Two game-changing geniuses changed the face of jazz in the 1940s and defined America’s greatest genre. Saxophonist Charlie Parker redefined the way it was played and Norman Granz redefined the way it was heard. Together the pair was unstoppable, and set in motion a snowballing sound that would become America’s biggest jazz label: Verve Records.
Verve Records is the beating heart of jazz. One of the most prolific labels of all time, Verve was a key player in the widespread popularity of the genre in the early 20th century and boasted an impressive roster of all-time greats. Having previously pioneered Clef Records and Norgran Records, labels that possessed Charlie Parker and Billie Holiday, Granz merged the companies into a new amalgamation, the apotheosis of contemporary jazz.
This is a comprehensive guide to, and history of, the iconic Verve Records. Find out how one label changed the face of American music forever.
Transcending the streets: Granz had become a jazz fan after hearing the Coleman Hawkins recording of Body and Soul, but his grander vision was to employ jazz as a means of breaking down segregation. He was overtly open in his triumvirate objectives; make money, combat racial prejudice, and present good music.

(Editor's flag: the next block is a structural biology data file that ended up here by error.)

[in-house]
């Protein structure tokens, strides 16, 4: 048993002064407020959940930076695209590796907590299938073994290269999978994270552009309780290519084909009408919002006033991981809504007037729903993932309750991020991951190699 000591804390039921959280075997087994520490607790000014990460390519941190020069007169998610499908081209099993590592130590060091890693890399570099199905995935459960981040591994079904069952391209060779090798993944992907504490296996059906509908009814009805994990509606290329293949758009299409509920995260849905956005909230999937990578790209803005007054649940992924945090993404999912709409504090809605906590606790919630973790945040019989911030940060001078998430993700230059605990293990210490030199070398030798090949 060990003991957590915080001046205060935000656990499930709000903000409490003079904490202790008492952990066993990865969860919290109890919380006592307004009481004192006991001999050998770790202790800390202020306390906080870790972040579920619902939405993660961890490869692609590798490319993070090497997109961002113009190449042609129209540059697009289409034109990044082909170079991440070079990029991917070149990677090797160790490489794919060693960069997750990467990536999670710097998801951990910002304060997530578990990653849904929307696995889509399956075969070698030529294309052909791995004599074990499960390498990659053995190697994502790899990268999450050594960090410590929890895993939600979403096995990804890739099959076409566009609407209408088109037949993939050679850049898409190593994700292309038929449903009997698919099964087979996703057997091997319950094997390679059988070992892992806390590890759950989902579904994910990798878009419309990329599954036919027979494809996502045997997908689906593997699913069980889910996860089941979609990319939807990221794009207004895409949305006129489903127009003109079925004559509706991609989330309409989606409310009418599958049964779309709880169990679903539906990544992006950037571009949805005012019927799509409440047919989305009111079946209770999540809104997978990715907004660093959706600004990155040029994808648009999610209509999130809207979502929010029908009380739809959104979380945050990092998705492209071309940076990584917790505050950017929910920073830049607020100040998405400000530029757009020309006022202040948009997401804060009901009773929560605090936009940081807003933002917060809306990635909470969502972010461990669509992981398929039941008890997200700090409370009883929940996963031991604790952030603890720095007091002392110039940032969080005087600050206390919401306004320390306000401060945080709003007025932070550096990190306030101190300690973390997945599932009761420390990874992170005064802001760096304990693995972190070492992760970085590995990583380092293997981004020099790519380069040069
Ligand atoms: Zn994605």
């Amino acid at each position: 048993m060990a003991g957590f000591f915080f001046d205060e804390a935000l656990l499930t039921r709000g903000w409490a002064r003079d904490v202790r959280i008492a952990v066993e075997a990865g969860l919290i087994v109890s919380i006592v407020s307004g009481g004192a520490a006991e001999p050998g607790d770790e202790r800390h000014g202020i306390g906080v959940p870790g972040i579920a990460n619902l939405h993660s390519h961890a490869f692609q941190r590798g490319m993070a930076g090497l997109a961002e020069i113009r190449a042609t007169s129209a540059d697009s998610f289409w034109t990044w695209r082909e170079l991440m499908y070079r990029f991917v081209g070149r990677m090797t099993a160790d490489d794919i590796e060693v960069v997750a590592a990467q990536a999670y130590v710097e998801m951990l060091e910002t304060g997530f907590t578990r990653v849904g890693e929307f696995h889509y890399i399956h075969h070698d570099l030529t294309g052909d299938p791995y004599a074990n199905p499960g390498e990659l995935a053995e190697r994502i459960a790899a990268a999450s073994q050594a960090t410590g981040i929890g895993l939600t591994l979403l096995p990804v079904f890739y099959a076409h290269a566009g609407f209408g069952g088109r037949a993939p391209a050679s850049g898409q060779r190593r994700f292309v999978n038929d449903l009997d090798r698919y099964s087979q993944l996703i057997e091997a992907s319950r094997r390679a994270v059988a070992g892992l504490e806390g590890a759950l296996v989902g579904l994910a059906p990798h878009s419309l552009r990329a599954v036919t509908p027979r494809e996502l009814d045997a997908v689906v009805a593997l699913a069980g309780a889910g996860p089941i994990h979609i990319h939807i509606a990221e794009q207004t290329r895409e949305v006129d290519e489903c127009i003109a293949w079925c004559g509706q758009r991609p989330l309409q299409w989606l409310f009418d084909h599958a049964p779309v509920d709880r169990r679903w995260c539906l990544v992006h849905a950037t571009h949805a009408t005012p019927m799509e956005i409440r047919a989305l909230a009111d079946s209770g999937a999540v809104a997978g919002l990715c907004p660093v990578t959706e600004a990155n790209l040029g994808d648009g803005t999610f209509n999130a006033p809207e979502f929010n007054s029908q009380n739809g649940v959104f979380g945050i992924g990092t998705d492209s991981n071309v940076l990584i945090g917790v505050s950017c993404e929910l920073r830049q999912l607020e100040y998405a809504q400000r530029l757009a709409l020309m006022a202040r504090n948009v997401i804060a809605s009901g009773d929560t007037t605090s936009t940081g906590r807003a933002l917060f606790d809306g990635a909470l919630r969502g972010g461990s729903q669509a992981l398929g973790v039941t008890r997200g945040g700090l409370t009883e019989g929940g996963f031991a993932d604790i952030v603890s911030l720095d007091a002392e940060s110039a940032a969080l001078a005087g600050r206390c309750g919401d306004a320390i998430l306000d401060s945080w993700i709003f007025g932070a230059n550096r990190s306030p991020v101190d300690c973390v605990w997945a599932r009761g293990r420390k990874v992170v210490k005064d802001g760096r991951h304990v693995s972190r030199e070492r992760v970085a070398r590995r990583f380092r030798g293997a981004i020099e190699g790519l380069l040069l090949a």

It was commonplace for jazz clubs at the time to play to segregated audiences, but when Granz, a 6ft tall ex-marine who kept in excellent shape as a tennis player, began promoting his own concerts, he demanded integrated audiences and good rates of pay for the musicians.
In 1944 he took the ambitious approach of arranging a promotion at the Los Angeles Philharmonic. Borrowing money to record the show, an unorthodox concept designed to present the ephemeral spontaneity of a ‘jam’ for mass audiences, Granz followed through. It was a concept that would later revolutionize the improvisational landscape of jazz…. read more >